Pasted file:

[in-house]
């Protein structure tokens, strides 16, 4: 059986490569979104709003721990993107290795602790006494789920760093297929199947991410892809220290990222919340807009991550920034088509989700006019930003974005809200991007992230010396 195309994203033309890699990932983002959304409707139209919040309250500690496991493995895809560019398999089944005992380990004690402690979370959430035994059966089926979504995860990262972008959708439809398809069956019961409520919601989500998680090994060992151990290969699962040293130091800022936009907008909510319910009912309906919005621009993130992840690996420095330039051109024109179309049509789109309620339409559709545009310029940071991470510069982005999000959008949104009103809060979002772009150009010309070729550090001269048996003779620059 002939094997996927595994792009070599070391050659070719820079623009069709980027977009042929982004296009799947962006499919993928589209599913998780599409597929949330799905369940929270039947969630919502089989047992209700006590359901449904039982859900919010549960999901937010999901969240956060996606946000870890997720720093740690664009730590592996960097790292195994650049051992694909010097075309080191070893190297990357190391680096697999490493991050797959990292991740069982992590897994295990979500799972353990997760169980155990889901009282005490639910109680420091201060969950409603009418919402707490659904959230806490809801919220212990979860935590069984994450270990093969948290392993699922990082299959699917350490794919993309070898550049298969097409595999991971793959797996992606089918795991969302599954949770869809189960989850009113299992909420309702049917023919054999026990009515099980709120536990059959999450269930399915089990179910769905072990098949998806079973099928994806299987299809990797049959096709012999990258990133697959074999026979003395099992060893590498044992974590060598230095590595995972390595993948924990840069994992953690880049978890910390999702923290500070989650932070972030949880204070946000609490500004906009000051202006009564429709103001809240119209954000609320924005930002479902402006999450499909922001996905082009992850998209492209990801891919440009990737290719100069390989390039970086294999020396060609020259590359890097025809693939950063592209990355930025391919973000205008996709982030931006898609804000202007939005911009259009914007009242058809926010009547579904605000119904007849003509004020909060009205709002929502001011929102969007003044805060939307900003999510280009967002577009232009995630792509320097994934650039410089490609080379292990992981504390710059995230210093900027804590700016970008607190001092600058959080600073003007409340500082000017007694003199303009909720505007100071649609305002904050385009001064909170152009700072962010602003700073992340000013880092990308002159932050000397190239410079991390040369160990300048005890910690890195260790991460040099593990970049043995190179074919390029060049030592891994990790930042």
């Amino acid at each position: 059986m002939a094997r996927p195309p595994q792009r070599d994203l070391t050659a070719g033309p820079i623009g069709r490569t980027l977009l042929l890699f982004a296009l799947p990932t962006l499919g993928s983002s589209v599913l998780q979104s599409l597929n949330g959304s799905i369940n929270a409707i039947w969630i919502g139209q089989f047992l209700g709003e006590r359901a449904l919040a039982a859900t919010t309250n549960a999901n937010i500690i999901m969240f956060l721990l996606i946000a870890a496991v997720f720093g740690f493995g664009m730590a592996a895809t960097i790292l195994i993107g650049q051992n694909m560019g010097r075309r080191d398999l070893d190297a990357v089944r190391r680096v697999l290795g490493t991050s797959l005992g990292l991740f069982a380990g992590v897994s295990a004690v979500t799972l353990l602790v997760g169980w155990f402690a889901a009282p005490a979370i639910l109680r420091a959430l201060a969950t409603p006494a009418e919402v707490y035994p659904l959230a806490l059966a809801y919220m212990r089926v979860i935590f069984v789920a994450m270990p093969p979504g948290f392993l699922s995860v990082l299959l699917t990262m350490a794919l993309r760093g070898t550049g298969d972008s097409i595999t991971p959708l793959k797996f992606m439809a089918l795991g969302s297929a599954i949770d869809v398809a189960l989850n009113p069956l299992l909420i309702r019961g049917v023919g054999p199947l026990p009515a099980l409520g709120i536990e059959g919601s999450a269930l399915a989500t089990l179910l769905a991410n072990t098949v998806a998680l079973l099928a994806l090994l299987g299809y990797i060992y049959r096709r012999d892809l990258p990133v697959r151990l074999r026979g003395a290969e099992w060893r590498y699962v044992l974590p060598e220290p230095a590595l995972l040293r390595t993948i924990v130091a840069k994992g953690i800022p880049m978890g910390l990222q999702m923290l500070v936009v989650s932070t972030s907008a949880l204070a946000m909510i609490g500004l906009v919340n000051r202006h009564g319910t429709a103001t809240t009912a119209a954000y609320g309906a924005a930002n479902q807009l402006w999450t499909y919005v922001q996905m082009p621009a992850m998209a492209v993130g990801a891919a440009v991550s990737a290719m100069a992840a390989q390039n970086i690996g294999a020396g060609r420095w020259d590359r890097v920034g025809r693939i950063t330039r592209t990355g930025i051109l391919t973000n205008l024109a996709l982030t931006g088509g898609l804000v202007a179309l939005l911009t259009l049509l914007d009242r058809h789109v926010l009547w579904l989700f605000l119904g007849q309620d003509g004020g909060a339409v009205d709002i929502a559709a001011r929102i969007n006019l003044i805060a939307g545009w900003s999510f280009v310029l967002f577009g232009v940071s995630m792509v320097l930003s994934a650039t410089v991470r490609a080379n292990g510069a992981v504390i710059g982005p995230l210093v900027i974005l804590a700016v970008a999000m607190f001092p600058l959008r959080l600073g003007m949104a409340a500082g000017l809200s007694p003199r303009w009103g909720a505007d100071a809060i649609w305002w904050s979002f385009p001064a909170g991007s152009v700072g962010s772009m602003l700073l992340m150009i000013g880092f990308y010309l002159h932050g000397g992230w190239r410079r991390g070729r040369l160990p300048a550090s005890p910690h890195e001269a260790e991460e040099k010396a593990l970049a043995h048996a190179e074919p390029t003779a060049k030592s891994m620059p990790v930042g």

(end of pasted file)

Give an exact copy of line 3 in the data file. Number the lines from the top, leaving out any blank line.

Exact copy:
């Amino acid at each position: 059986m002939a094997r996927p195309p595994q792009r070599d994203l070391t050659a070719g033309p820079i623009g069709r490569t980027l977009l042929l890699f982004a296009l799947p990932t962006l499919g993928s983002s589209v599913l998780q979104s599409l597929n949330g959304s799905i369940n929270a409707i039947w969630i919502g139209q089989f047992l209700g709003e006590r359901a449904l919040a039982a859900t919010t309250n549960a999901n937010i500690i999901m969240f956060l721990l996606i946000a870890a496991v997720f720093g740690f493995g664009m730590a592996a895809t960097i790292l195994i993107g650049q051992n694909m560019g010097r075309r080191d398999l070893d190297a990357v089944r190391r680096v697999l290795g490493t991050s797959l005992g990292l991740f069982a380990g992590v897994s295990a004690v979500t799972l353990l602790v997760g169980w155990f402690a889901a009282p005490a979370i639910l109680r420091a959430l201060a969950t409603p006494a009418e919402v707490y035994p659904l959230a806490l059966a809801y919220m212990r089926v979860i935590f069984v789920a994450m270990p093969p979504g948290f392993l699922s995860v990082l299959l699917t990262m350490a794919l993309r760093g070898t550049g298969d972008s097409i595999t991971p959708l793959k797996f992606m439809a089918l795991g969302s297929a599954i949770d869809v398809a189960l989850n009113p069956l299992l909420i309702r019961g049917v023919g054999p199947l026990p009515a099980l409520g709120i536990e059959g919601s999450a269930l399915a989500t089990l179910l769905a991410n072990t098949v998806a998680l079973l099928a994806l090994l299987g299809y990797i060992y049959r096709r012999d892809l990258p990133v697959r151990l074999r026979g003395a290969e099992w060893r590498y699962v044992l974590p060598e220290p230095a590595l995972l040293r390595t993948i924990v130091a840069k994992g953690i800022p880049m978890g910390l990222q999702m923290l500070v936009v989650s932070t972030s907008a949880l204070a946000m909510i609490g500004l906009v919340n000051r202006h009564g319910t429709a103001t809240t009912a119209a954000y609320g309906a924005a930002n479902q807009l402006w999450t499909y919005v922001q996905m082009p621009a992850m998209a492209v993130g990801a891919a440009v991550s990737a290719m100069a992840a390989q390039n970086i690996g294999a020396g060609r420095w020259d590359r890097v920034g025809r693939i950063t330039r592209t990355g930025i051109l391919t973000n205008l024109a996709l982030t931006g088509g898609l804000v202007a179309l939005l911009t259009l049509l914007d009242r058809h789109v926010l009547w579904l989700f605000l119904g007849q309620d003509g004020g909060a339409v009205d709002i929502a559709a001011r929102i969007n006019l003044i805060a939307g545009w900003s999510f280009v310029l967002f577009g232009v940071s995630m792509v320097l930003s994934a650039t410089v991470r490609a080379n292990g510069a992981v504390i710059g982005p995230l210093v900027i974005l804590a700016v970008a999000m607190f001092p600058l959008r959080l600073g003007m949104a409340a500082g000017l809200s007694p003199r303009w009103g909720a505007d100071a809060i649609w305002w904050s979002f385009p001064a909170g991007s152009v700072g962010s772009m602003l700073l992340m150009i000013g880092f990308y010309l002159h932050g000397g992230w190239r410079r991390g070729r040369l160990p300048a550090s005890p910690h890195e001269a260790e991460e040099k010396a593990l970049a043995h048996a190179e074919p390029t003779a060049k030592s891994m620059p990790v930042g």